On the ground: What the scene in Italy is like right now
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Now that Italy is reopening, you might be wondering what it’s actually like on the ground.
As an American based in Rome, I’ve been here for the duration of the pandemic, so believe me when I say things feel much more normal now than they have at any point since March of 2020.
Of course, that doesn’t mean things are exactly as they were before. The pandemic’s effects will still be felt for many months.
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Still, a spirit of optimism is finally returning to Italy and can be felt just about everywhere I’ve been. Restaurants are full, hotel occupancy is at an all-time high since the start of the pandemic, and a number of new openings are bringing a bit of excitement to the country.
“Travel is tiptoeing back [and] the tourists are slowly returning to Italy. It’s a pleasure to see them and quite nice that we didn’t automatically spring back to regular tourism levels,” Zoe Shapiro, who just launched Stellavision Travel, a new tour company aimed at female travelers, told TPG.
“Slow, sustainable, year-round travel is good for the industry and good for Italy’s historic sites. It’s why we run small group tours at Stellavision, for eight to 10 women. And I think it’s what we’ll experience in 2021 [and 2022].”
So, if you’re thinking of planning a trip to Italy in the near future, here’s what you need to expect.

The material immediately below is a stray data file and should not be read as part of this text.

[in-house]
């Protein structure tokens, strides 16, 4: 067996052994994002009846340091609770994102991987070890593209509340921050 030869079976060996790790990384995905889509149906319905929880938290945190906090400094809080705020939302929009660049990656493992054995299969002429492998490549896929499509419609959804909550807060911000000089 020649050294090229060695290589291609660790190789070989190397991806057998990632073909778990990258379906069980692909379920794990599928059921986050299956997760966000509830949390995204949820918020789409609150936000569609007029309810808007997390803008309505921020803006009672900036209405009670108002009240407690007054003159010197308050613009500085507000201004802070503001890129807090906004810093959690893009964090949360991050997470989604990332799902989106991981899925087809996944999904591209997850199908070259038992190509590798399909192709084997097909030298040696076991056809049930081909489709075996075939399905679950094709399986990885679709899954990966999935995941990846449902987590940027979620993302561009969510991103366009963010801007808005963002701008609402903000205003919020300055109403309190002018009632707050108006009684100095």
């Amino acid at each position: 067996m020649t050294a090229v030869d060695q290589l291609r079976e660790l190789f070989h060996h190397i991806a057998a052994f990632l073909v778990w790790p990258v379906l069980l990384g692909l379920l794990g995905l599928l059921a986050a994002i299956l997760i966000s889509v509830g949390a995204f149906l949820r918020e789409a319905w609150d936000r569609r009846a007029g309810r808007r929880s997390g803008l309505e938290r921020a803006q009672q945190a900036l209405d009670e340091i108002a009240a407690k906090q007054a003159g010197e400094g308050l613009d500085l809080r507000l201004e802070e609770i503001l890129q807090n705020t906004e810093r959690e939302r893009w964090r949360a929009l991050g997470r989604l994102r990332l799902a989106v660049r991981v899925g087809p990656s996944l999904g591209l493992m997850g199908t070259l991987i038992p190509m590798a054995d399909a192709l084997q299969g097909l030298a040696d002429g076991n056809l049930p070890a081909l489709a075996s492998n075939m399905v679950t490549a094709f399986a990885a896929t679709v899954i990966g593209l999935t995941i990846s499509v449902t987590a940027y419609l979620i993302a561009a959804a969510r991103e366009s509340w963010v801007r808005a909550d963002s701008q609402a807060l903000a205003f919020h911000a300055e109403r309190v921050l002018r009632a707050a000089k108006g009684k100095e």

As of June 21, travelers coming from the U.S., Canada, Japan and the EU no longer need to take COVID-tested flights to travel to Italy, but can enter with a green certificate instead.
The new ordinance requires such passengers to provide one of the following: proof of vaccination completed at least 14 days prior to entering Italy; a negative antigen or molecular swab test taken within 48 hours prior to entering Italy; or proof of having recovered from COVID-19.
Passengers still need to complete the European Digital Passenger Locator form prior to departure. Vaccinated travelers must have received one of the four vaccines approved by the European Medicines Agency (Pfizer, Moderna, Johnson & Johnson or Astra Zeneca).
According to AFAR, Delta and American have suspended their COVID-tested flights and are abiding by the new entry requirements instead.
Are masks required in Italy?
As I write this, masks are required in public — both indoors and outdoors — but that’s set to change on June 28, when the Italian government plans to lift the requirement of wearing masks outdoors, except in situations where it’s impossible to maintain social distancing.
They’ll still be required on any form of public transit and when entering enclosed spaces, such as museums, shops and restaurants (except while eating and drinking).
What’s open and closed?
Just about everything is open: museums, archeological sites, shops, restaurants, bars, beaches, pools and more.
At restaurants, up to six people can be seated together indoors; outdoors there’s no restriction.
The only places still closed are nightclubs, though the government is considering reopening them starting July 10, according to local news site Wanted in Rome. It looks likely that the green certificate will be required for entry to Italy’s nightclubs. The national curfew was also eliminated on June 21.